Supermac and Hypermac cable recommendations
- The minimum cable standard is Cat5e shielded STP (Screened Twisted Pair).
- Maximum length recommendation for multi stranded (flexible) cables : 75 Meters
- Maximum length recommendation for Single solid core cables: 100 Meters
- Any cable used for SuperMAC/HyperMAC must comply to the Cat5e standard for correct operation
100m is the maximum length a Cat5e cable should be. But this does not mean all Cat5ea cable will be capable of running at 100m.
To determine the maximum length a SuperMac/HyperMac cable can be, a key parameter to consider is insertion loss. This insertion loss should be no greater than 24dB @100MHz for the chosen length of cable.
The physical construction of the high-speed signal conductors influences the Insertion Loss of the cable. When each signal conductor is made up from several thin strands of copper the Insertion Loss is greater (worse) than if the same cross-sectional area of conductor was made up from one solid core of copper wire.
This is unfortunate as the multi-stranded conductor is more flexible and easier to regularly coil on and off a cable drum, it will also lay flatter on the ground than a solid core cable.
The datasheet of a Cat5e cable should show insertion loss per 100m @ 100MHz. From this we can determine the maximum theoretical length.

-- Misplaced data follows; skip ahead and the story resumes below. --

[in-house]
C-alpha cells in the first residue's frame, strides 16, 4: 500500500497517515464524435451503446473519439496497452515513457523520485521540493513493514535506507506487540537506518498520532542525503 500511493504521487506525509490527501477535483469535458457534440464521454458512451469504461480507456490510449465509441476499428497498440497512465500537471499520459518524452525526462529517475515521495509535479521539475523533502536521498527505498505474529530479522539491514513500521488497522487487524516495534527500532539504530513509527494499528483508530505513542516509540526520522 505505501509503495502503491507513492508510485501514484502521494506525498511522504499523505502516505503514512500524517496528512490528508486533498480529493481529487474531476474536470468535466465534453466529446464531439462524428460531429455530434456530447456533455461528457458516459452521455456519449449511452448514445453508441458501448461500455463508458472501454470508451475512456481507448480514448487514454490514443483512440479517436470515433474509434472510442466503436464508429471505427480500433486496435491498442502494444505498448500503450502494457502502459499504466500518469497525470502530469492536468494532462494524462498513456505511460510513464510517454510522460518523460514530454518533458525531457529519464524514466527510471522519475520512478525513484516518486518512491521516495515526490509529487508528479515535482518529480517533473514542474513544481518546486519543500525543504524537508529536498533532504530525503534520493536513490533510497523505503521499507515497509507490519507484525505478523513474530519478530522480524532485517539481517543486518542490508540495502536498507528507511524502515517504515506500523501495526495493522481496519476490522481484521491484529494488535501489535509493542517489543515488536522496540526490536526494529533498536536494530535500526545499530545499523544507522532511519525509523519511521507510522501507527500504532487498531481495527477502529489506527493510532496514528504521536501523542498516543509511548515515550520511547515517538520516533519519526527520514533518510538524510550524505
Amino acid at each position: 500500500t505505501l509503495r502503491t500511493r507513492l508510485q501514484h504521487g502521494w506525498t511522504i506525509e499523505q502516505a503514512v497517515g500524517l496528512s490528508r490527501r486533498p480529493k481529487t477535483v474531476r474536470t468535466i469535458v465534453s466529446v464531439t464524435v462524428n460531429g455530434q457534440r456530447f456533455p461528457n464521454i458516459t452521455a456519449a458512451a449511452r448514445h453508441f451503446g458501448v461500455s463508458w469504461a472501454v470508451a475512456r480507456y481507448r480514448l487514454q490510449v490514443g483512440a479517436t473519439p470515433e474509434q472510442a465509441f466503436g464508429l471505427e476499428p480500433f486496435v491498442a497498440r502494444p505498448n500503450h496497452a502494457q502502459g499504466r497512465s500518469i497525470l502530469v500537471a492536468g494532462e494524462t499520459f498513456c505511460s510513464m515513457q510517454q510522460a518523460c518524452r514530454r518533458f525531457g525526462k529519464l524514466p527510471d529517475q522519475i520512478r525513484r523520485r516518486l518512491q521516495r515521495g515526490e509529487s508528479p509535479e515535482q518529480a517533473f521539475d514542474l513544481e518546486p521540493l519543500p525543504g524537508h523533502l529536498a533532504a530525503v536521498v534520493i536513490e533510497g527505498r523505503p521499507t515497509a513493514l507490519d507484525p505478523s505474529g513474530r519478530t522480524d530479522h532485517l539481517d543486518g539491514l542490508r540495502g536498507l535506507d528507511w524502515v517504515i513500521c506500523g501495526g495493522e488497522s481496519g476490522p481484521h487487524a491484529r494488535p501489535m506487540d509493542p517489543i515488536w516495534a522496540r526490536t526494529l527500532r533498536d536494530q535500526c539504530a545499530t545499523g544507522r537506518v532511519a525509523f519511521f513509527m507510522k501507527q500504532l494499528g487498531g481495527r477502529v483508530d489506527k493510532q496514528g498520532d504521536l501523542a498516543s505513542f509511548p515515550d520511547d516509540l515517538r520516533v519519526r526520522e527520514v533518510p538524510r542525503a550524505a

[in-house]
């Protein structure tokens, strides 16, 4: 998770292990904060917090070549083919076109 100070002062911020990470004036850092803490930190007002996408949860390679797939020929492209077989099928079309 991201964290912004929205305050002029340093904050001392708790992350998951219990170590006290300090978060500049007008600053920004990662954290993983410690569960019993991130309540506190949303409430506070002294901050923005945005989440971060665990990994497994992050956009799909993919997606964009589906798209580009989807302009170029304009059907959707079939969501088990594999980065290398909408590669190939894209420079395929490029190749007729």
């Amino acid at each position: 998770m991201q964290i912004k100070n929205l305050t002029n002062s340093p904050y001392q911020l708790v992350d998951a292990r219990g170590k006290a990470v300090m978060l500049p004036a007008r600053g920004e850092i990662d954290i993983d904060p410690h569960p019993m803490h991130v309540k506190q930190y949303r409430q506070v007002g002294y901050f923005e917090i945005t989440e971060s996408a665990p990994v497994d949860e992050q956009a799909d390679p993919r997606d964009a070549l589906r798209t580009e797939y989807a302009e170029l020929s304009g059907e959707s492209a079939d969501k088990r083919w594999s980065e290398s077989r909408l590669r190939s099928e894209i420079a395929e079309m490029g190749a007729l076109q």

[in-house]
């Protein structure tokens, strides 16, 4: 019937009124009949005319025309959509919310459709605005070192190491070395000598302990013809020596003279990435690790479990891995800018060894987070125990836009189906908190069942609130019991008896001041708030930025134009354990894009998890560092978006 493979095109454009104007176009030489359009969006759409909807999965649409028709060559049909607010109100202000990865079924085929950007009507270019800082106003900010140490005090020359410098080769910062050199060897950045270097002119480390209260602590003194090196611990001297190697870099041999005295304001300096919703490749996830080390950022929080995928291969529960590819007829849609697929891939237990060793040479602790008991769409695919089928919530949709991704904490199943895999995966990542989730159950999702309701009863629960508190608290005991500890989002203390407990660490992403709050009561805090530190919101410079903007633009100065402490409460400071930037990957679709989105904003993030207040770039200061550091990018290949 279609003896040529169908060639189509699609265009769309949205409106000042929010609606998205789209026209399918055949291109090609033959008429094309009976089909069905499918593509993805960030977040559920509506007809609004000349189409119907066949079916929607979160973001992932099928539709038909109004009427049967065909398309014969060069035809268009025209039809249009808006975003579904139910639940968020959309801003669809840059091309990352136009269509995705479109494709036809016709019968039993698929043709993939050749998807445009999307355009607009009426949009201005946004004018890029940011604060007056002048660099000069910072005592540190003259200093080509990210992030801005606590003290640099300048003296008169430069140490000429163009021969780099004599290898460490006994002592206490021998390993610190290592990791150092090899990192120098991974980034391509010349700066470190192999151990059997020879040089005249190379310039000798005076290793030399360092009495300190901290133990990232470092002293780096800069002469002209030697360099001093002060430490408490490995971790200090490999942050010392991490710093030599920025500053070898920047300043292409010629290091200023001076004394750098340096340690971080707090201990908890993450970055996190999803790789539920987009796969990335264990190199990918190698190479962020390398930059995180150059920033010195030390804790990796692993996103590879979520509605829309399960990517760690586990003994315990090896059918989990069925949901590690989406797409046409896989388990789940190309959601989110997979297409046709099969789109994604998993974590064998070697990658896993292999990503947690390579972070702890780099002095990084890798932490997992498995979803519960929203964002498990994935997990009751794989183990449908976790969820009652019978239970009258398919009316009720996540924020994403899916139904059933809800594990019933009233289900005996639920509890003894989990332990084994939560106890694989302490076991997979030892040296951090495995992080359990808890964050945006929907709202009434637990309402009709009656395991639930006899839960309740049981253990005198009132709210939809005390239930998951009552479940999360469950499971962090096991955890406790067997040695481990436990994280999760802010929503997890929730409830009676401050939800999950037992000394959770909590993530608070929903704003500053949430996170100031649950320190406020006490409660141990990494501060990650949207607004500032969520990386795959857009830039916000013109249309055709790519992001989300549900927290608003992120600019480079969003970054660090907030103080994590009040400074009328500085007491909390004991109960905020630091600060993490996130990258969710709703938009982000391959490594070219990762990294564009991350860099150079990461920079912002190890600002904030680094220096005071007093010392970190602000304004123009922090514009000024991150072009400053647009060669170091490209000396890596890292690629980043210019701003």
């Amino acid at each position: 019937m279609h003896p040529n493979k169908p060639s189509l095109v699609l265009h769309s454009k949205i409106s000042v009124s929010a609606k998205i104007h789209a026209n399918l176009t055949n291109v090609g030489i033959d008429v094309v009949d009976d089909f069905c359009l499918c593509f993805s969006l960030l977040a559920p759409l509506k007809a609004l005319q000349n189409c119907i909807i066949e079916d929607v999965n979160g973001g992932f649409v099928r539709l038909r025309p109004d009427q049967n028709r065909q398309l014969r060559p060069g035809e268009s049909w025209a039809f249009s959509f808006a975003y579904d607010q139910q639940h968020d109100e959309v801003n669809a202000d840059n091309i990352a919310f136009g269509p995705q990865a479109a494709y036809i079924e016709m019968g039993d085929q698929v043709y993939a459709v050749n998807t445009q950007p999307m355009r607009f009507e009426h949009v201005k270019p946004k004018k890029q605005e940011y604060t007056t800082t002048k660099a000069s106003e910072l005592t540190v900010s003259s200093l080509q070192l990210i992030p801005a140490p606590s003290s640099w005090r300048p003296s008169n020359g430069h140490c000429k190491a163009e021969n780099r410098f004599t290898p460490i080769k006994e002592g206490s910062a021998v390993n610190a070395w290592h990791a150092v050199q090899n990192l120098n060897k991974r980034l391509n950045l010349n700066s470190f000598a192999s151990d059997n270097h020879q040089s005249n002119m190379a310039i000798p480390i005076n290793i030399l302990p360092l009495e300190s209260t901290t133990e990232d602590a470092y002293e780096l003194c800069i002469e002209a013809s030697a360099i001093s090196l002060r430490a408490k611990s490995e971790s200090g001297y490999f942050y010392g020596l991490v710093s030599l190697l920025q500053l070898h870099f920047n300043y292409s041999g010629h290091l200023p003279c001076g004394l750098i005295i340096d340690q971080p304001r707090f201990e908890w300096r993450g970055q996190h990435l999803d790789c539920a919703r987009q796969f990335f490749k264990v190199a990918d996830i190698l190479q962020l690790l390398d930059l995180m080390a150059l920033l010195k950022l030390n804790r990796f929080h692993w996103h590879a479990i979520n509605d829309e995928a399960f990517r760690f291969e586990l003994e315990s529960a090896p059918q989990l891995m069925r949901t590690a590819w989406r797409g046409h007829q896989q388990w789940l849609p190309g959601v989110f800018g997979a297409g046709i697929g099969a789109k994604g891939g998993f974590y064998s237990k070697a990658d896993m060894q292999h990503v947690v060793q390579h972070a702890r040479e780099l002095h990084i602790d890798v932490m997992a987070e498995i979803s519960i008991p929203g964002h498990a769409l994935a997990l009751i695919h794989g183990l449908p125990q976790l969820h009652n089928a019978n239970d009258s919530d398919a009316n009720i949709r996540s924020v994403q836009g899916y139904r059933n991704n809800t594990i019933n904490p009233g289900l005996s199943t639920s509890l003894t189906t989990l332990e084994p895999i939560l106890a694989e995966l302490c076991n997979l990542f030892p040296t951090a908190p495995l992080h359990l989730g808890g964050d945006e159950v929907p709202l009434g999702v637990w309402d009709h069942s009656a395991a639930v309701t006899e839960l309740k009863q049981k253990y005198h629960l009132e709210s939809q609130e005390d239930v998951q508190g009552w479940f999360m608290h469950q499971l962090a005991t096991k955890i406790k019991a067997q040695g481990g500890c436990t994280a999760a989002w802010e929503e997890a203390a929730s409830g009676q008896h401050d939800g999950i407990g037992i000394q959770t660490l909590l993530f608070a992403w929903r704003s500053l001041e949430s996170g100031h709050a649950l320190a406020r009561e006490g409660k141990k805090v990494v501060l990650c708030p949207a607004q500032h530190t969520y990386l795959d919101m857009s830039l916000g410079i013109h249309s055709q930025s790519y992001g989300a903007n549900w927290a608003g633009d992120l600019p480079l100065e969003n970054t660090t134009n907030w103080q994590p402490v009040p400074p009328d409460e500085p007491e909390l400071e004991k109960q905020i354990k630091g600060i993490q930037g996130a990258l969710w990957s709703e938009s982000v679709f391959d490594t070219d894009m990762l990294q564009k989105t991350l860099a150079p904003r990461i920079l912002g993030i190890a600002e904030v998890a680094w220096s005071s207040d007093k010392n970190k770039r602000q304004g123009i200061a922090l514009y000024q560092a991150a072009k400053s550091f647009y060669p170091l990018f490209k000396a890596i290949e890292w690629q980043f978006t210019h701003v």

𝑀𝑎𝑥𝐿𝑒𝑛𝑔𝑡h = 100 x SpecLimit/𝐷𝑎𝑡𝑎𝑠h𝑒𝑒𝑡𝑉𝑎𝑙𝑢𝑒
For example, Belden 74003PUd, Insertion Loss is 32dB/100m @100MHz
𝑀𝑎𝑥𝐿𝑒𝑛𝑔𝑡h = 100 x 24/32 = 75𝑚
When considering the cable length any patch bays and patch cables must be considered in the total length. It is also expected that the couplers used in any patch bays are going to contribute to insertion and return losses – though these are unlikely to carry any specification to help with your calculation. For this reason, patch bays should be avoided.
Cat5e cable can be unscreened or screened. Both are made from 8 insulated conductors twisted into 4 pairs. Unscreened (UTPe) the 4 pairs are wrapped in an insulating outer jacket. In the second type, screened, the pairs are wrapped in conductive foil (FTPf) or wire braid (STPg) before the insulating outer jacket
Terminating the RJ45 to the cable needs to be done with great care, following the assembly instructions provided by good connector manufacturers. Errors in fitting the RJ45 connector may give errors in return loss. An RJ45 may look neatly connected to the cable but can still cause problems with return loss performance.
While insertion loss is key to determining the maximum cable length, there are other parameters that need to be met for a cable to be a valid Cat5e cable. The only way to be sure of a good cable is to measure its Cat5e performance with a dedicated network cable analyzer. These do much more than measure continuity, shorts & resistance; they test normally hard to measure Cat5e parameters while sweeping the frequency where needed. Examples are the Fluke DTX-1800 and the DSX- 602
a Even cable categorized and marketed as Cat5e
b Insertion loss has a frequency dependent limit line specified from 1-100MHz, but often only 100MHz is specified in a datasheet.
c Other factors of the Cat5e standard limit this to 100m maximum
d Multi-stranded conductors – screened
e Unscreened Twisted Pair
f Foil screened Twisted Pair
g Screened Twisted Pair – often foil and braid